Energy Alphabet: Matthieu Lehanneur's Efficient Home Collection
Maria Popova is a reader and a writer, and writes about what she reads on Brain Pickings (brainpickings.org), which is included in the Library of Congress archive of culturally valuable materials. She has also written for The New York Times, Wired UK, and The Atlantic, among others, and is an MIT Fellow. She is on Twitter @brainpicker.
Energy efficiency in the home, particularly the notion of the smart grid, has been a concept of increasing interest both by ordinary citizens and large-scale corporations in the energy sector. In a new collection for France-based global energy provider Schneider Electric revealed at the 2010 Saint-Étienne Biennale, French designer Matthieu Lehanneur developed a series of prototypes intended to optimize the energy consumption of homes through accurate, real-time data transmission.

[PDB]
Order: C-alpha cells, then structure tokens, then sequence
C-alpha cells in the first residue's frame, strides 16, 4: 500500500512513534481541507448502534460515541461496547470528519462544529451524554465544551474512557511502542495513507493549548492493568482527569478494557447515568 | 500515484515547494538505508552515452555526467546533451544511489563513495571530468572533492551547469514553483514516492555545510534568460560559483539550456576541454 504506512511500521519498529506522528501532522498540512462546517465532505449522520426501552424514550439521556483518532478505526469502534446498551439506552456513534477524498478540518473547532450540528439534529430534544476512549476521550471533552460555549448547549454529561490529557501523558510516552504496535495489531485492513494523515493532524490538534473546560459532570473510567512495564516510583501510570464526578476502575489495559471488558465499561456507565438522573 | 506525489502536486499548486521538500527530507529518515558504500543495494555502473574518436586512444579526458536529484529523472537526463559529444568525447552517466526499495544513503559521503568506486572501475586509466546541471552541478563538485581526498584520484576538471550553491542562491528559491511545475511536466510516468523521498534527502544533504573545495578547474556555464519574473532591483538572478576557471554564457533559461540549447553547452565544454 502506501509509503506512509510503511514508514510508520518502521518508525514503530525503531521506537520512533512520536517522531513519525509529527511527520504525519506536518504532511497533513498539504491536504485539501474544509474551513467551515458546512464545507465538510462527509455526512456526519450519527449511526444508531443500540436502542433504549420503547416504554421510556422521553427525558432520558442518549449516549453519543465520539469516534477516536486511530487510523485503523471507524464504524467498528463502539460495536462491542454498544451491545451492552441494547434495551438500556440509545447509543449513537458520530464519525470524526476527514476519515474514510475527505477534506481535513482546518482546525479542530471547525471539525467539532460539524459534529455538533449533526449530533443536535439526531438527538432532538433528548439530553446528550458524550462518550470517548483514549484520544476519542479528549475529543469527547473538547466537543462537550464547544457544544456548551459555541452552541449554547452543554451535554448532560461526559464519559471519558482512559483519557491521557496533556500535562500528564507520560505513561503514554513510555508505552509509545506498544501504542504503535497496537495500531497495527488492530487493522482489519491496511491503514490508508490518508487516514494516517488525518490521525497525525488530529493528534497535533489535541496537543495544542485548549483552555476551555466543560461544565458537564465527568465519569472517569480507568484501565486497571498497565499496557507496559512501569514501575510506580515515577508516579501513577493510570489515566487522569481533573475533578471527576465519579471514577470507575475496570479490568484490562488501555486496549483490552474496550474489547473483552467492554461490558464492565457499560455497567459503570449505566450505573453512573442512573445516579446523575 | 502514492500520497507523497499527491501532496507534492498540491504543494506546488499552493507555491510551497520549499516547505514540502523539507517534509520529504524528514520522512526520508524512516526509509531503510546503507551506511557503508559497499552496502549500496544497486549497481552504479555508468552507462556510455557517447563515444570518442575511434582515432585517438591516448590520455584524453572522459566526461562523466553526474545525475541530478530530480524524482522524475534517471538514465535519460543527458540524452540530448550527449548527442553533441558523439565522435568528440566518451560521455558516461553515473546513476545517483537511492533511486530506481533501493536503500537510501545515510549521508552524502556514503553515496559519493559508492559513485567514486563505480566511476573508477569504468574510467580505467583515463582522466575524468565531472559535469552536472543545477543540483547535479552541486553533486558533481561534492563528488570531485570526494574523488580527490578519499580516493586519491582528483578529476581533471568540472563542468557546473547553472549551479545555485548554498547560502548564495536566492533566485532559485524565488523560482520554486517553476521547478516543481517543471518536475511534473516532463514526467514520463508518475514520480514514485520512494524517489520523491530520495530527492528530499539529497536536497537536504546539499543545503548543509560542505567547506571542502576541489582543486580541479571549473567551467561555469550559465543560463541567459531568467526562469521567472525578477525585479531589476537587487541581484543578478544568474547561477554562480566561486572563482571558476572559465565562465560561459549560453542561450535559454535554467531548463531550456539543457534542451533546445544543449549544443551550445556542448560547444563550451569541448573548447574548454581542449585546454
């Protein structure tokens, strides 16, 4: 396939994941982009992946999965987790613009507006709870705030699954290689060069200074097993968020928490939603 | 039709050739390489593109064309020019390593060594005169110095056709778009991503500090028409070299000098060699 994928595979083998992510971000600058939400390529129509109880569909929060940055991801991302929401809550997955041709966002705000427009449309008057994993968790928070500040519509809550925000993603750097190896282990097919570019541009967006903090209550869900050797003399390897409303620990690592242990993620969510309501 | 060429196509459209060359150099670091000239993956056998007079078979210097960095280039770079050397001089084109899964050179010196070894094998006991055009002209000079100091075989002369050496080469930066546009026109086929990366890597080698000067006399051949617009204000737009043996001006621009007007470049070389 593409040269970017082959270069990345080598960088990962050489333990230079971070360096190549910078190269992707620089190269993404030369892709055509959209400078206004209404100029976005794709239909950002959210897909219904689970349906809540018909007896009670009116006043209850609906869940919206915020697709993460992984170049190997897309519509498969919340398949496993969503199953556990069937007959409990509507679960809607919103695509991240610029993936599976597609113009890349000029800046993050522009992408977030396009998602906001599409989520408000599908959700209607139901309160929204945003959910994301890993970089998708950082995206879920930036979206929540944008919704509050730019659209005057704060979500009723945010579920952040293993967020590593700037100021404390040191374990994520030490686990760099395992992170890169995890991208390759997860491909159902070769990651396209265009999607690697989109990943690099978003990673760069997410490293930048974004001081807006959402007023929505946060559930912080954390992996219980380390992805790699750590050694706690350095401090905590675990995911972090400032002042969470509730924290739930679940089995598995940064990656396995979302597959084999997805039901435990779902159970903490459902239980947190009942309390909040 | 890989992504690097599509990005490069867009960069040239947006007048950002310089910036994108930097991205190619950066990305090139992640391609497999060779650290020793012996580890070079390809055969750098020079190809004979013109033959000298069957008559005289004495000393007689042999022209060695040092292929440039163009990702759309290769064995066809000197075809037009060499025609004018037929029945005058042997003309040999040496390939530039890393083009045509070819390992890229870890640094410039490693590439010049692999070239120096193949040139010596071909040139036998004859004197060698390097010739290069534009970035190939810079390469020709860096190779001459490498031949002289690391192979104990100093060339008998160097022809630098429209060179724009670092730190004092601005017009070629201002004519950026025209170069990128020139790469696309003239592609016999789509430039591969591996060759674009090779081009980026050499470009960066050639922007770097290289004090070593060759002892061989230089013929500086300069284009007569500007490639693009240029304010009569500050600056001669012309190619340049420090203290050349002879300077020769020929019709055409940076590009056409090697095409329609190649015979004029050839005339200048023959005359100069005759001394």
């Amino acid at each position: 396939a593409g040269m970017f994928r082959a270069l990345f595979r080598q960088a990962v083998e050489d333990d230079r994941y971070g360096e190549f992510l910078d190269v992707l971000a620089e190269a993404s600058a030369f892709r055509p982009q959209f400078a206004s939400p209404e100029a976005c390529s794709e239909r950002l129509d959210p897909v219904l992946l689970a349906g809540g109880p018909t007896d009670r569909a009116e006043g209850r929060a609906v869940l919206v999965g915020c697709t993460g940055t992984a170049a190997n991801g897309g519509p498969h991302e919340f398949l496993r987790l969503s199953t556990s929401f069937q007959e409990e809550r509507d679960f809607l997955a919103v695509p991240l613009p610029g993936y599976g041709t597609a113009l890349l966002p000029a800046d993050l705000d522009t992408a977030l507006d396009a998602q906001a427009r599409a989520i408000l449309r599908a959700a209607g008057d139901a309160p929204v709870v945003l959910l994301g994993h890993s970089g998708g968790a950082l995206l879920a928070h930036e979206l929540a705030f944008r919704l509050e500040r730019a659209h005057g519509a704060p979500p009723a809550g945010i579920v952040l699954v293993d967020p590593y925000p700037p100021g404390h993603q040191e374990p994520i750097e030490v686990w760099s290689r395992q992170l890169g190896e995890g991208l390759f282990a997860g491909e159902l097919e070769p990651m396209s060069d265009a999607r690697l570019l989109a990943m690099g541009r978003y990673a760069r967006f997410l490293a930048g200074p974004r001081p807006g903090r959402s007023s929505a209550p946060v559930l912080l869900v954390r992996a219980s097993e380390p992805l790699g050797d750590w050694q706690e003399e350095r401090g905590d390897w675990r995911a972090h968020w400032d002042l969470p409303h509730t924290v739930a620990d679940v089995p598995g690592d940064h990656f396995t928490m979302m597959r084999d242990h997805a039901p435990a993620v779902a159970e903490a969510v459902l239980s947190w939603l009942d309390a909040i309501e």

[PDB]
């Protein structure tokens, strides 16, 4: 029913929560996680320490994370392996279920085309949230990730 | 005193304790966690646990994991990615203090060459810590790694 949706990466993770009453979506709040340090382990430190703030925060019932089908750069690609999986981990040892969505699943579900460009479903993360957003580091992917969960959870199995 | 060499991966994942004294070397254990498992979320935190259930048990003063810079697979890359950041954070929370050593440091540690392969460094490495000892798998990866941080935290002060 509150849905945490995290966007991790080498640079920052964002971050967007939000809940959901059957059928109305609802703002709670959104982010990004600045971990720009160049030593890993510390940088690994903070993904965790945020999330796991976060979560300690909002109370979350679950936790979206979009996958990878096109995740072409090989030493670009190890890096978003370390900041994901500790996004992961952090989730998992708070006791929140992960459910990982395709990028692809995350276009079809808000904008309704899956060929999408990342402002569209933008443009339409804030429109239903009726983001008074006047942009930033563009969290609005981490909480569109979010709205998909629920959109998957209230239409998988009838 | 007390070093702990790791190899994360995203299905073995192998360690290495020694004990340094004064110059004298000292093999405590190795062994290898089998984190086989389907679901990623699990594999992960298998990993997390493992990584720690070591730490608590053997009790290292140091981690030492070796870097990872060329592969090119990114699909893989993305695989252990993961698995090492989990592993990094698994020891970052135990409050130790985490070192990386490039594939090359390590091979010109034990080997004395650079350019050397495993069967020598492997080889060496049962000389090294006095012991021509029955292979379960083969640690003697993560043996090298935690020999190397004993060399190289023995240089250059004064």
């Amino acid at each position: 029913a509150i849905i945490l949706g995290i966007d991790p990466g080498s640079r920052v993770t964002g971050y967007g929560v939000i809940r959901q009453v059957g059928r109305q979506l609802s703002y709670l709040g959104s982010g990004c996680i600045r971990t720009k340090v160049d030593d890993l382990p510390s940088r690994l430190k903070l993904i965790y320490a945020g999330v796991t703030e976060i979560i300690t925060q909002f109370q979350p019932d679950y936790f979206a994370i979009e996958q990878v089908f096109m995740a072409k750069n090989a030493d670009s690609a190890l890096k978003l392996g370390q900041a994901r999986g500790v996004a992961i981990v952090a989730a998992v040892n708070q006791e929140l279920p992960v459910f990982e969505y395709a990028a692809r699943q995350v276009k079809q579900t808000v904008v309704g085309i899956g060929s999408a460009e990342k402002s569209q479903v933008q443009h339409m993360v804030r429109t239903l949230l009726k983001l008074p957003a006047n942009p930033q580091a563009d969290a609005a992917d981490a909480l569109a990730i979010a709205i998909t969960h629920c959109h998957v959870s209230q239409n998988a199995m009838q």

The sleek transmitters are designed to be positioned on key everyday energy-consuming objects, from fridges to boilers to electric outlets -- another manifestation of the growing interest in sensor-based computing for urban efficiency.
Lehanneur's intention with the collection's aesthetic is for it to convey an "energy alphabet", with the devices resembling easily identifiable pictograms and symbols that complement each other.
Images courtesy of designboom
Maria Popova is the editor of Brain Pickings, a curated inventory of miscellaneous interestingness. She writes for Wired UK, GOOD Magazine, Design Observer and Huffington Post, and spends a shameful amount of time on Twitter.
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